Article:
Archaeological records and historical documentation place Lumbini as the birthplace of Siddhartha Gautama, who went on to become the first Buddha. He is said to have been born around the first century B.C. The Mayadevi Temple
is perhaps the most important and sacred site in the area - it houses the actual spot where the Buddha was born, to Queen Mayadevi, the wife of King Suddhodana of erstwhile Kapilavastu. The birth spot can be identified by a stone marker. Nearby is the Bodhi Tree
in Lumbini Garden, where the Holy Mother is said to have rested a while before giving birth to the Buddha. The tree radiates peace and spiritual serenity and is decked in prayer flags. Important archaeological remains are placed inside the temple as well.
The Lumbini Garden also houses the Pushkarini - Sacred Pond - where Queen Mayadevi is said to have taken a dip before giving life to the Buddha. Little Siddhartha is also said to have swum in this holy pond. The garden radiates charm, harmony and spirituality, with gurgling channels, canals and bridges dotting the landscape. Another important archaeological marvel is the Ashoka Stupa
(Pillar), which was built in 249 B.C. King Ashoka, the famous Indian ruler who took to Buddhism, is said to have visited Lumbini and placed the Stupa to acknowledge that it was the birthplace of the Buddha. He built four Stupas and generously contributed to the infrastructure of the erstwhile village. This Stupa serves as important archaeological evidence, and is more than 2000 years old!
Lumbini is filled with monasteries built by Buddhist communities from all around the world, which you can visit for a diverse and culturally rewarding experience. The monks engage you in enlightening conversation and give you an insight into this religion of introspection. Some sites include the Sri Lankan Monastery, the Myanmar Golden Temple
, the Royal Thai Buddhist Monastery
, the Great Drigung Kagyud Lotus Stupa constructed by the German Tara Foundation, the Zhong Hua Chinese Monastery, the Japanese World Peace Pagoda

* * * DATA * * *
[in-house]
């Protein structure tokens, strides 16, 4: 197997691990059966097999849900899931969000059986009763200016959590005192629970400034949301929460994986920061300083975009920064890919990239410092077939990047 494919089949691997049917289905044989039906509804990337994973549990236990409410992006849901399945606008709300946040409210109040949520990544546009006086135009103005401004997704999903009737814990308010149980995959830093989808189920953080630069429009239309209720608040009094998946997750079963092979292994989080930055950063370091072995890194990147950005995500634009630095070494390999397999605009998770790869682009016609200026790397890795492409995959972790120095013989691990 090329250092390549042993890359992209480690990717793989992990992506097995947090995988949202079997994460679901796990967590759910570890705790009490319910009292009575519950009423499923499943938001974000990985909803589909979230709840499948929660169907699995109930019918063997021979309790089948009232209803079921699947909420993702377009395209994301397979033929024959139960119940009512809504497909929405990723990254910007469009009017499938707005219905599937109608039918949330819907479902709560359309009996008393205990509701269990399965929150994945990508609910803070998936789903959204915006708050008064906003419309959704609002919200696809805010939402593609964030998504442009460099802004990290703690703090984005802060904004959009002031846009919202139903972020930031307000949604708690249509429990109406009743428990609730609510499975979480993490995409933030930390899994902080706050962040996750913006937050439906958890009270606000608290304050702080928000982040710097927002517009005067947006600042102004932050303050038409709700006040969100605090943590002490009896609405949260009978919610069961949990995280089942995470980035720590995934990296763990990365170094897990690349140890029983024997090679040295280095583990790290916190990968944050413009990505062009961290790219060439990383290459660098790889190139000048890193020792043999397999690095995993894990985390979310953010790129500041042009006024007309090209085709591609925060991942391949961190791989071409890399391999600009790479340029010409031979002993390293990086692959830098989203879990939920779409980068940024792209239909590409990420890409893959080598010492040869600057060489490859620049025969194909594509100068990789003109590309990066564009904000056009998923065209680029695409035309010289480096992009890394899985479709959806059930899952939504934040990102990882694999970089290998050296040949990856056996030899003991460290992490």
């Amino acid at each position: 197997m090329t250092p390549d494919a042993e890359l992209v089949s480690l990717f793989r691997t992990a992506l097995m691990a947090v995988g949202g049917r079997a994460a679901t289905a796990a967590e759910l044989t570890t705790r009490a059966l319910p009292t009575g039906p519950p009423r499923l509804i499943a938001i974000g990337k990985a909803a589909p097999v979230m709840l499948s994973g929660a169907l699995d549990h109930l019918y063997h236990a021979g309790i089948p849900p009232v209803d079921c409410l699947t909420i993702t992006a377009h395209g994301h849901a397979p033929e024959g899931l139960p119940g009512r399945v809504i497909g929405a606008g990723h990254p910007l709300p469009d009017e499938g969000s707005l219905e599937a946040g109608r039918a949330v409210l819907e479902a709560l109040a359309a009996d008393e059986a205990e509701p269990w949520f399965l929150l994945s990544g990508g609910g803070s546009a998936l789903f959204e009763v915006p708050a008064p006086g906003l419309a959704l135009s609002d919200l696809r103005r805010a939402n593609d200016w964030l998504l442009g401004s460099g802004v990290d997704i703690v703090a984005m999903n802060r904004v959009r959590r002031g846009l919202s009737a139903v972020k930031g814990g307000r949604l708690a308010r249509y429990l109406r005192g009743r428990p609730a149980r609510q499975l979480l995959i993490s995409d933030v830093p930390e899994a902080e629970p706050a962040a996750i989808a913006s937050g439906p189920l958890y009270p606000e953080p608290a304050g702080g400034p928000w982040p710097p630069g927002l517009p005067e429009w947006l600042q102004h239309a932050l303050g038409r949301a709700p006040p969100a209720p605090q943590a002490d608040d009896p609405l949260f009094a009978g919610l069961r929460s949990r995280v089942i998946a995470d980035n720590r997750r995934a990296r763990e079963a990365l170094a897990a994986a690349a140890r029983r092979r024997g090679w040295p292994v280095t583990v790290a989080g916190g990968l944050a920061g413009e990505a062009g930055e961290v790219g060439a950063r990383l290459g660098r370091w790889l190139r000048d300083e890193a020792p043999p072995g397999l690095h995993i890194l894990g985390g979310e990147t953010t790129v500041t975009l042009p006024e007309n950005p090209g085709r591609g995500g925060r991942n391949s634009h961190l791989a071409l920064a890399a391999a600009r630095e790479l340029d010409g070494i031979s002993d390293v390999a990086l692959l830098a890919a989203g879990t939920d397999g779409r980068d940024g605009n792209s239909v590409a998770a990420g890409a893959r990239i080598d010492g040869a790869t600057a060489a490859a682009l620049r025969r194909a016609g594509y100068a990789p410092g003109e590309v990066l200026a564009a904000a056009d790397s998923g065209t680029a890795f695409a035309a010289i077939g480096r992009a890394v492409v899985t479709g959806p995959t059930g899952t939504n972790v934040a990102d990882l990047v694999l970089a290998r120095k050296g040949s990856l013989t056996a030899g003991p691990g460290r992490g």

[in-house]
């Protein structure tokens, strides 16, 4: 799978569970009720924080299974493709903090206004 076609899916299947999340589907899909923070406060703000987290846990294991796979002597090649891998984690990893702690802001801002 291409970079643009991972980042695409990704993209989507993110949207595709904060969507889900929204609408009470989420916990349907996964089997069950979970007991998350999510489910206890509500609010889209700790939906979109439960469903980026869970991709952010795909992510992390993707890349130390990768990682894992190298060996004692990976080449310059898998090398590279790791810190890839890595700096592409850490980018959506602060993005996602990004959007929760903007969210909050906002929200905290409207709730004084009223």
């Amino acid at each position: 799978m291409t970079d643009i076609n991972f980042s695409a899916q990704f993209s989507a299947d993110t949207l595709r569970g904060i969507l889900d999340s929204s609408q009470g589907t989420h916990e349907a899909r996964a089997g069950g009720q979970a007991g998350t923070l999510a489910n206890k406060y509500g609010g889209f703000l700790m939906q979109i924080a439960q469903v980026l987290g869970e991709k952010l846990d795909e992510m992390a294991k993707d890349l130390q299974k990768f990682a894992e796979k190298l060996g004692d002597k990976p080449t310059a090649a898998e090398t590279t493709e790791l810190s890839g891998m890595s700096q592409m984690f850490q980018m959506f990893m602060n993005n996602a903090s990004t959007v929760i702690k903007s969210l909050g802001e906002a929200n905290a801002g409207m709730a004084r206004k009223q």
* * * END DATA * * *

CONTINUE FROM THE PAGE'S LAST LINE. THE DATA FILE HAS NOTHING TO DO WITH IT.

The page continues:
and the Dharma Swami Maharaja Buddha Vihar
built by the Tibetan royalty. Each of these monasteries is architecturally distinctive, with beautiful façades and paintings. The World Centre for Peace and Unity stands as a testament to universal peace and brotherhood. The golden Bodhisattva Siddhartha statue welcomes you into Lumbini, promising spiritual strength and peace. The Panditarama Vipassana Centre offers yoga and meditation as well.
History buffs are sure to have the time of their lives exploring the nooks and crannies of this city steeped in history - from the ancient Stupas dating back to more than 2000 years, monasteries built by far-flung communities from all over the world, and the museums around. Make sure to visit the Lumbini International Research Institute and the Lumbini Museum for a refreshing dollop of history!
Avid trekkers and adventure junkies needn't be deterred - the Lumbini Circuit Trek offers a rewarding trek around more than 64 historical and archaeological sites around the area, including visits to villages where one can get an authentic experience of the local culture and hospitality. Diversity reigns supreme among the friendly villagers. Nature enthusiasts can spot exotic fauna like the Sarus crane, different owl species, the Indian spotted eagle and gyps.
The entire site is decked up with prayer flags that have blessings and incantations upon them, which have been put up by thousands of tourists. Each colour of the flag represents an element - air, water, fire, earth and wind. As the cool Himalayan breeze whispers among the trees, it makes the innumerable flags dance around, sending a soothing rustle that calms your very soul. You can purchase a collection of the flags from nearby shops and carry them home, as a blessed souvenir of your trip to Lumbini. They make for thoughtful gifts too.
Remember to be considerate while visiting all the places. Dress modestly, and remove footwear before entering places of worship. In some places, photography is prohibited, so keep that in mind before whipping out your camera. Don't let that deter you though - outside the heritage zone and along the Lumbini Circuit, there are numerous beautiful and stunning photo-ops that perfectly capture the pristine and eclectic beauty of the Nepali landscape. Do not litter. Lumbini is a spiritual abode meant for contemplation and self-discovery, so do not play loud music or engage in activities that may disturb the peace of fellow travellers.
Travel is usually to discover new places - but in Lumbini, you can discover yourself too. Heed your soul and visit Lumbini for an unforgettable experience!